As expected, there were queues for food and drink but nowhere near as long as frustration extends to.

The guys from Milkd sure did fill the air with the ubiquitous carnival smell of sausages and onions, sizzling away in a lifesized fry pan and baristas pumping out cups of milky brown liquid desire that people are so fond of.

Need this for my home
A one pan fits 10 meals approach - a genius solution to efficiency, or just pure laziness :)

Just one of many
While food is popular, others sold pre-packaged cups of bubble tea, sweet snacks and desserts to keep everyone going for the day.

Delish Ice
The Delish Ice mini caravan sold various gourmet popsicles at $3.50 a pop, a perfect companion and enemy of the heat.

Scrawled on the blackboard were the flavours available, including classic foolproof favourites like banana, strawberry and choc chip and orange and strawberry.
Venturing into more exotic choices, there is a ginger beer, mint and lime choice and the Herbes de Provence, infused with Madagascan vanilla and thyme.

For the alcohol-happy among us, Delish Ice have a range of cocktail inspired popsicles including the Mojito (mint and lime) and the Basil Smash (a gin inspired syrup) of elder flower and basil.

Mrs S stand
Following their prominence on the breakfast scene in Perth and the Maylands cafe strip, the Mrs S. team had a very prominent corner on the street with a steady queue for their sweet and savoury offerings.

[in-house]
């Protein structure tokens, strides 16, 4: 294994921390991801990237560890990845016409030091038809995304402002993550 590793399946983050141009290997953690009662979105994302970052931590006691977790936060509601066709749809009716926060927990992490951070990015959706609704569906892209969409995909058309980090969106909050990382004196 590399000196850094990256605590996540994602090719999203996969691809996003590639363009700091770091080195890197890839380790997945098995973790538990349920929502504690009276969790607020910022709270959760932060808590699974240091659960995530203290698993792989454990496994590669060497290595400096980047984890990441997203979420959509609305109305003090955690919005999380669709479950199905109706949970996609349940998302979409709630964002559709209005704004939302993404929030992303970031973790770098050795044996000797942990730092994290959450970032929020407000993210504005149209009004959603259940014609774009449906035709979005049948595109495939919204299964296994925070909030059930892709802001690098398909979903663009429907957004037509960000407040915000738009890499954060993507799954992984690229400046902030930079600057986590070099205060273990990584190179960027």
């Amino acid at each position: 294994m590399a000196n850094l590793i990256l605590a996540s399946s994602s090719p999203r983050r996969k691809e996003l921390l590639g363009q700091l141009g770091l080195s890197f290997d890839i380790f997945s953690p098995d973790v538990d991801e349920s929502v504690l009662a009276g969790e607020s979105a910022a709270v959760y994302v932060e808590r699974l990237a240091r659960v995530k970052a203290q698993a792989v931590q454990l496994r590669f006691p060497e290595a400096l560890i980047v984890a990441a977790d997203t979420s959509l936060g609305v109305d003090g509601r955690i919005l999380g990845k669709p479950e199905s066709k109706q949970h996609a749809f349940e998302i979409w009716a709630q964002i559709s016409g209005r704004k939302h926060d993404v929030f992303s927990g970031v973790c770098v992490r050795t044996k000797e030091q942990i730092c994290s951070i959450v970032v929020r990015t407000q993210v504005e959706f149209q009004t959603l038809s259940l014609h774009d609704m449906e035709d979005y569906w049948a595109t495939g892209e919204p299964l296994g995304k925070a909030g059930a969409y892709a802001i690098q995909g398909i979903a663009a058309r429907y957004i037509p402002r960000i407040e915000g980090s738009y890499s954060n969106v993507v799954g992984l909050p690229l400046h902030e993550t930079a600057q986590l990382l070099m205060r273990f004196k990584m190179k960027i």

Hot off the hotplate
Mrs S. has given the standard sandwich a slightly fancier cousin famously known as the manwich, a macho combination of pulled pork, aioli, rocket and beetroot relish for $8.

The same $8 also gets you more standard breakfast fare - piping hot bacon and egg rolls with homemade BBQ sauce compiled fresh off the overworked barbeque.

Refreshing chilled beverages
Salted Caramel Popcorn - $4
Bags and bags of popped joy - salted caramel sure has had rocketing fame lately!

On dainty little flower entwined cake stands sat beautifully decorated and presented sweets and cupcakes.

Temptations up for grabs included eton mess for $7, chocolate raspberry brownies and lemon curd cakes, both for $4.

I didn't have any, but I'm just as delighted to look at them :)


Primarily residential in nature, it is great to see the joint efforts by local businesses committed to bringing Maylands' transformation into a foodie's, fashionista's and artist's hub.

Admittedly it only took under 15 minutes to wander through the whole festival, which also featured live music from local bands and entertainment on stage. I ended up eating at one of the restaurants open for business instead, after keeping my stomach empty for all the food I anticipated at the festival.
A greater focus on food produced by local businesses would have amped up the deliciousness of the festival - the most predictable foodie speak right, I know.
(Hey, I am a foodie after all, what did you expect to hear!)

Originally under the threat of cancellation due to lack of council financial support, the festival stood strong. Evidence of a supportive community spirit shone through, with philanthropic financial contributions from the people with generous hearts behind the Dome Coffees and LJ Hooker business names.

There's still faith in humankind :)